Caravaggio - Conversion of Saint Paul 1600

Caravaggio - Narcissus 1599 Caravaggio - The Fortune Teller 1595 Caravaggio - Calling of Saint Matthew 1600 Caravaggio - Conversion of Saint Paul 1600 Caravaggio - Martyrdom of Saint Matthew 1600 Caravaggio - Saint John the Baptist 1600 Caravaggio - Conversion on the Way to Damascus 1600-1601
Caravaggio - Conversion of Saint Paul 1600

Conversion of Saint Paul 1600
237x189cm oil/canvas
Odescalchi Balbi Collection, Rome, Italy
The image is only being used for informational and educational purposes

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From Wikipedia, the free encyclopedia:
The Conversion of Saint Paul (or Conversion of Saul), by the Italian painter Caravaggio, is housed in the Odescalchi Balbi Collection of Rome. It is one of at least two paintings by Caravaggio of the same subject, the Conversion of Paul. Another is The Conversion of Saint Paul on the Road to Damascus, in the Cerasi Chapel of Santa Maria del Popolo.
The painting, together with a Crucifixion of Saint Peter, was commissioned by Monsignor (later Cardinal) Tiberio Cerasi, Treasurer-General to Pope Clement VIII, in September 1600. According to Caravaggio's early biographer Giovanni Baglione, both paintings were rejected by Cerasi, and replaced by the second versions which hang in the chapel today. The dates of completion and rejection are determined from the death of Cerasi in May 1601. Baglione states that the first versions of both paintings were taken by Cardinal Giacomo Sannessio, but another early writer, Giulio Mancini, says that Sannessio's paintings were copies. Nevertheless, most scholars are satisfied that this is the first version of the Conversion of Paul.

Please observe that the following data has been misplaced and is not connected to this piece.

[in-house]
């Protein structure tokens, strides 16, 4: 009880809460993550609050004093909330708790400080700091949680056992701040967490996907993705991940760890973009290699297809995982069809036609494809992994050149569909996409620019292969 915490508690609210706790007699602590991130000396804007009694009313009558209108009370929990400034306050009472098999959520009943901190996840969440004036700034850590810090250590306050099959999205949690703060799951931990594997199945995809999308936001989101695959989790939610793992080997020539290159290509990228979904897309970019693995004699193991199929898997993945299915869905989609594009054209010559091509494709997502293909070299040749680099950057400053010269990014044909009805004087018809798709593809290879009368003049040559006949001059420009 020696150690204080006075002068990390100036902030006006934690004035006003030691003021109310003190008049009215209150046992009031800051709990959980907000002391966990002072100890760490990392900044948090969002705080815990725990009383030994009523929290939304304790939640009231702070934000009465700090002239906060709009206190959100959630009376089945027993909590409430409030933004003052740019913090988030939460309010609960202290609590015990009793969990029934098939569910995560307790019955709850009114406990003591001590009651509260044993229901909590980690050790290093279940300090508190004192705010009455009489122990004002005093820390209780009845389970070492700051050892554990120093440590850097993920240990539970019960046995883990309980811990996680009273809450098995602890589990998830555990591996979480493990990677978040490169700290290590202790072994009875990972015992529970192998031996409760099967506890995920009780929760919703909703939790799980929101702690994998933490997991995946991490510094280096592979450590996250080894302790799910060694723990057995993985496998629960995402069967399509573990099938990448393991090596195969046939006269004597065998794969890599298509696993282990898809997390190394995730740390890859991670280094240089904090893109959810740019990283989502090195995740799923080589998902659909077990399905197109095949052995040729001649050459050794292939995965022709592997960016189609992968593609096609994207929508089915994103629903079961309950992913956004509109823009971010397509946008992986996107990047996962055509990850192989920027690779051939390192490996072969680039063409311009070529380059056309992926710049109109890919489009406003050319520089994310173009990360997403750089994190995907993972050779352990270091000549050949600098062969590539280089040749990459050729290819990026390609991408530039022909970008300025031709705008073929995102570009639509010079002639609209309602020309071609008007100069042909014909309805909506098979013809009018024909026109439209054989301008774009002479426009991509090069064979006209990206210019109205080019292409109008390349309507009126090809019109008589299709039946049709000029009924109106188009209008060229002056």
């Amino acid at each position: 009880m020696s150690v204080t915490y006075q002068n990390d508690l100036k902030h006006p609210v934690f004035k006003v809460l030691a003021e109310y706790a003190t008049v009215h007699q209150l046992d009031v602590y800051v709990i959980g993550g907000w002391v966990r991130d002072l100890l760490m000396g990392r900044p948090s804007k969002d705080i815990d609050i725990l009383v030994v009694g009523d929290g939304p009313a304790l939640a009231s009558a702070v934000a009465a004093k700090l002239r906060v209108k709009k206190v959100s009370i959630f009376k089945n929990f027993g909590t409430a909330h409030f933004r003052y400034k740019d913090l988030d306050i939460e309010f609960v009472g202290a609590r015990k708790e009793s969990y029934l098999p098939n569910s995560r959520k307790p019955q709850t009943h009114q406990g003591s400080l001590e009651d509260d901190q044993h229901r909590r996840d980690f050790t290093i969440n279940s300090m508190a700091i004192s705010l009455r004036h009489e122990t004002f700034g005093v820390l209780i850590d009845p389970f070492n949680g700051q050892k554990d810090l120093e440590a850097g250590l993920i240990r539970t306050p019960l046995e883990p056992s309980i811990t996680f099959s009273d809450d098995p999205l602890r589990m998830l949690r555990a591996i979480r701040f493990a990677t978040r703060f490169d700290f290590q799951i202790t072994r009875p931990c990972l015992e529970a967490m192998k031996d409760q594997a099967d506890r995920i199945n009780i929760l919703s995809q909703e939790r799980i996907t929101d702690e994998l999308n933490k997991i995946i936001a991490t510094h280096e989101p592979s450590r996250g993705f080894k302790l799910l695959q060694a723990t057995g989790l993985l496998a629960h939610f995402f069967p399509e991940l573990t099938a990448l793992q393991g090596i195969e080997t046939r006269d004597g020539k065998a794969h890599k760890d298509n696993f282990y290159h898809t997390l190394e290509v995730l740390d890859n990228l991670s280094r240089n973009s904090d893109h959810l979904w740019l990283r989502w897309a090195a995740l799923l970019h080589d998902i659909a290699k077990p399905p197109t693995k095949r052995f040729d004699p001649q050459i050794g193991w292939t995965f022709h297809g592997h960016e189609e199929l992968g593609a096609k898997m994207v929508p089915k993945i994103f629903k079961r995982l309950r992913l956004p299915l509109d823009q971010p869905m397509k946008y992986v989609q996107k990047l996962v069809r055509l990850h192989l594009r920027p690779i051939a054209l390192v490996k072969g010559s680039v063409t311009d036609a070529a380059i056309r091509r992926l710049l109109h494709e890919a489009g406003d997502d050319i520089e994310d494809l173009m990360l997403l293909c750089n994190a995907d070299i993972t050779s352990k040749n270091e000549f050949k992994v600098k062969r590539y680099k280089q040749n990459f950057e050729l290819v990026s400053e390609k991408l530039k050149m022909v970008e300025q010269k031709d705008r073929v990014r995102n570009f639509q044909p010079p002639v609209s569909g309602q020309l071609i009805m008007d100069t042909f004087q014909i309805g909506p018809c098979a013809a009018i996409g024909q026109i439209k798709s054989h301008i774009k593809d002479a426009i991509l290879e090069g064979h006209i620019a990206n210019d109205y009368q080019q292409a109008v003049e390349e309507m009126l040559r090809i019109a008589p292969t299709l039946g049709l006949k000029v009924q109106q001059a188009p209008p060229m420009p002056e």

From Boston College:
This painting represents the moment when Saul (later to be renamed Paul) is on the road to Damascus to carry out a persecution of the young Christian community. He has a vision as Christ calls out to him, "Why are you persecuting me?" In the position of the St Paul and of the Christ, and in the movement of the horse into the depth of the picture, this work is still related to the tradition of Michelangelo, but there are decidedly Caravaggesque elements in the work, such as the face of the angel supporting Christ. amd in the play of light upon Paul's fallen form.